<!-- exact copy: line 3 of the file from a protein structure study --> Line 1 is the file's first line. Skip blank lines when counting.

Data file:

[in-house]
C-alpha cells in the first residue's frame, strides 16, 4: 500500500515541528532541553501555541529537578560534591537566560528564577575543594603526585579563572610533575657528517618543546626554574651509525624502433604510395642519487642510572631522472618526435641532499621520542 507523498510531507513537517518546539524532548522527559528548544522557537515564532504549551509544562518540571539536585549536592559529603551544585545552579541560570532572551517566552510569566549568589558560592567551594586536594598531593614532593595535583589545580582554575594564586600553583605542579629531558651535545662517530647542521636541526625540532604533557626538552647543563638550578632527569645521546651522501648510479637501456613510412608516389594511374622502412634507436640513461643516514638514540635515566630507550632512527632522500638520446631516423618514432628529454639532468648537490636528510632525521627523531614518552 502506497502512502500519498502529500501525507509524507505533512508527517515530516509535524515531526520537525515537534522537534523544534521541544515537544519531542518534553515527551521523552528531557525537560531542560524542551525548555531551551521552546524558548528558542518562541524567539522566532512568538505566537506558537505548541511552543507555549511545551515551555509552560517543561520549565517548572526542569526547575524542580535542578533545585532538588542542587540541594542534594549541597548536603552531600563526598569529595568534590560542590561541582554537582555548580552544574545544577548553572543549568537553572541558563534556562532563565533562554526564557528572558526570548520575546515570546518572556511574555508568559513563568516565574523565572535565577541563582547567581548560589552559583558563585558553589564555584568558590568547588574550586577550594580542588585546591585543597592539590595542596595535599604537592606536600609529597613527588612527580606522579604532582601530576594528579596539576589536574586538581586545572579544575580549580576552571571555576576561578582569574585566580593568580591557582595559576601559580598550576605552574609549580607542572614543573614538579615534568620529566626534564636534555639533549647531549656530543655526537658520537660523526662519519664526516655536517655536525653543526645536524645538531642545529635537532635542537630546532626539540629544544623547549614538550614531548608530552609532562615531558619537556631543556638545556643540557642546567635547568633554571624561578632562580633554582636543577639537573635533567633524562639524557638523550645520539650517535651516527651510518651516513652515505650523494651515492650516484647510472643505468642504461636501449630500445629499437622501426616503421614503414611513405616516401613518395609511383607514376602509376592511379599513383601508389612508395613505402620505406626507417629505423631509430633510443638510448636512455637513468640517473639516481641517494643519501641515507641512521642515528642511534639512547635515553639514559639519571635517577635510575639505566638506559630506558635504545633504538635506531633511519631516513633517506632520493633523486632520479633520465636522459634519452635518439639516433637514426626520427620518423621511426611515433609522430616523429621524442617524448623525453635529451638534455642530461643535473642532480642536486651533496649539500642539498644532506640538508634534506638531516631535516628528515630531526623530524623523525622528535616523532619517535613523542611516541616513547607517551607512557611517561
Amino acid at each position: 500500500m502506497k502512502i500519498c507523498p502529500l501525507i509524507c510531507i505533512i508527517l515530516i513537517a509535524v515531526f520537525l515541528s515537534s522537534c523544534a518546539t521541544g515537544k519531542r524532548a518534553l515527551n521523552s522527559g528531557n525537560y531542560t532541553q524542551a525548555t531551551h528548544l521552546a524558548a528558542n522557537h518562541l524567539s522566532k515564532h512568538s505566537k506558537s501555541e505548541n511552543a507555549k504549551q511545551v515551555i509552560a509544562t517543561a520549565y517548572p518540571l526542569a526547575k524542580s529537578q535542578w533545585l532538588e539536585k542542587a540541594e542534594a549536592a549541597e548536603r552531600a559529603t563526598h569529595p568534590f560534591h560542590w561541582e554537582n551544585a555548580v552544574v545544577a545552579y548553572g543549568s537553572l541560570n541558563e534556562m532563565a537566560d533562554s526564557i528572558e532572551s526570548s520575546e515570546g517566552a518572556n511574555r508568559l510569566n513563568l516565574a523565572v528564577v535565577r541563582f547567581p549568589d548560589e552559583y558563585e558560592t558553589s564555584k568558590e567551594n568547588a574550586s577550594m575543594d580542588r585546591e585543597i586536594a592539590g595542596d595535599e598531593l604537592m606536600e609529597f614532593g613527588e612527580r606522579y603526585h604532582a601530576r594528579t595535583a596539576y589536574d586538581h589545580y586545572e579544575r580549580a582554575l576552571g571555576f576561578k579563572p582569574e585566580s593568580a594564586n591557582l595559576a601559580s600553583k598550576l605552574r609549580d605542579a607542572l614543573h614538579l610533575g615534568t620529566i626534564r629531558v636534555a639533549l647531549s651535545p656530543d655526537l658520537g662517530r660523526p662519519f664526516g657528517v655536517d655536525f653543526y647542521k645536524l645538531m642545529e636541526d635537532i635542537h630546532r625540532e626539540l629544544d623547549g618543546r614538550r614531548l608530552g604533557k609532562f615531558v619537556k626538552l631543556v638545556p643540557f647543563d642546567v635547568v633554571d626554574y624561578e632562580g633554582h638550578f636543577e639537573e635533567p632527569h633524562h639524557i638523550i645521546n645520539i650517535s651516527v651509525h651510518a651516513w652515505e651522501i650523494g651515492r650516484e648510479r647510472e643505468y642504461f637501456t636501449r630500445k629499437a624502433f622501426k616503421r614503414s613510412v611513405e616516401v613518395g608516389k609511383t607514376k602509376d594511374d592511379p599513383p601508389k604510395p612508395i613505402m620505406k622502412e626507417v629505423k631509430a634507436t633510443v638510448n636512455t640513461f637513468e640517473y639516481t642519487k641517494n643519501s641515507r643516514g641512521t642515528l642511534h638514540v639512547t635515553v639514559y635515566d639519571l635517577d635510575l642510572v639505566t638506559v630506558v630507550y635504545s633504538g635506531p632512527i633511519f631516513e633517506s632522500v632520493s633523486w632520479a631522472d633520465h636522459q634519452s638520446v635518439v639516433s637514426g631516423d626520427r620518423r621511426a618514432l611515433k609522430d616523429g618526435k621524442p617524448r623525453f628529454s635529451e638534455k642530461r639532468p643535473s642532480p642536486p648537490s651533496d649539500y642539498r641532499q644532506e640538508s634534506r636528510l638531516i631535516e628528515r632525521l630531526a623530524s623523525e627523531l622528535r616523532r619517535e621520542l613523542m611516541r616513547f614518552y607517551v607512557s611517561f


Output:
Amino acid at each position: 500500500m502506497k502512502i500519498c507523498p502529500l501525507i509524507c510531507i505533512i508527517l515530516i513537517a509535524v515531526f520537525l515541528s515537534s522537534c523544534a518546539t521541544g515537544k519531542r524532548a518534553l515527551n521523552s522527559g528531557n525537560y531542560t532541553q524542551a525548555t531551551h528548544l521552546a524558548a528558542n522557537h518562541l524567539s522566532k515564532h512568538s505566537k506558537s501555541e505548541n511552543a507555549k504549551q511545551v515551555i509552560a509544562t517543561a520549565y517548572p518540571l526542569a526547575k524542580s529537578q535542578w533545585l532538588e539536585k542542587a540541594e542534594a549536592a549541597e548536603r552531600a559529603t563526598h569529595p568534590f560534591h560542590w561541582e554537582n551544585a555548580v552544574v545544577a545552579y548553572g543549568s537553572l541560570n541558563e534556562m532563565a537566560d533562554s526564557i528572558e532572551s526570548s520575546e515570546g517566552a518572556n511574555r508568559l510569566n513563568l516565574a523565572v528564577v535565577r541563582f547567581p549568589d548560589e552559583y558563585e558560592t558553589s564555584k568558590e567551594n568547588a574550586s577550594m575543594d580542588r585546591e585543597i586536594a592539590g595542596d595535599e598531593l604537592m606536600e609529597f614532593g613527588e612527580r606522579y603526585h604532582a601530576r594528579t595535583a596539576y589536574d586538581h589545580y586545572e579544575r580549580a582554575l576552571g571555576f576561578k579563572p582569574e585566580s593568580a594564586n591557582l595559576a601559580s600553583k598550576l605552574r609549580d605542579a607542572l614543573h614538579l610533575g615534568t620529566i626534564r629531558v636534555a639533549l647531549s651535545p656530543d655526537l658520537g662517530r660523526p662519519f664526516g657528517v655536517d655536525f653543526y647542521k645536524l645538531m642545529e636541526d635537532i635542537h630546532r625540532e626539540l629544544d623547549g618543546r614538550r614531548l608530552g604533557k609532562f615531558v619537556k626538552l631543556v638545556p643540557f647543563d642546567v635547568v633554571d626554574y624561578e632562580g633554582h638550578f636543577e639537573e635533567p632527569h633524562h639524557i638523550i645521546n645520539i650517535s651516527v651509525h651510518a651516513w652515505e651522501i650523494g651515492r650516484e648510479r647510472e643505468y642504461f637501456t636501449r630500445k629499437a624502433f622501426k616503421r614503414s613510412v611513405e616516401v613518395g608516389k609511383t607514376k602509376d594511374d592511379p599513383p601508389k604510395p612508395i613505402m620505406k622502412e626507417v629505423k631509430a634507436t633510443v638510448n636512455t640513461f637513468e640517473y639516481t642519487k641517494n643519501s641515507r643516514g641512521t642515528l642511534h638514540v639512547t635515553v639514559y635515566d639519571l635517577d635510575l642510572v639505566t638506559v630506558v630507550y635504545s633504538g635506531p632512527i633511519f631516513e633517506s632522500v632520493s633523486w632520479a631522472d633520465h636522459q634519452s638520446v635518439v639516433s637514426g631516423d626520427r620518423r621511426a618514432l611515433k609522430d616523429g618526435k621524442p617524448r623525453f628529454s635529451e638534455k642530461r639532468p643535473s642532480p642536486p648537490s651533496d649539500y642539498r641532499q644532506e640538508s634534506r636528510l638531516i631535516e628528515r632525521l630531526a623530524s623523525e627523531l622528535r616523532r619517535e621520542l613523542m611516541r616513547f614518552y607517551v607512557s611517561f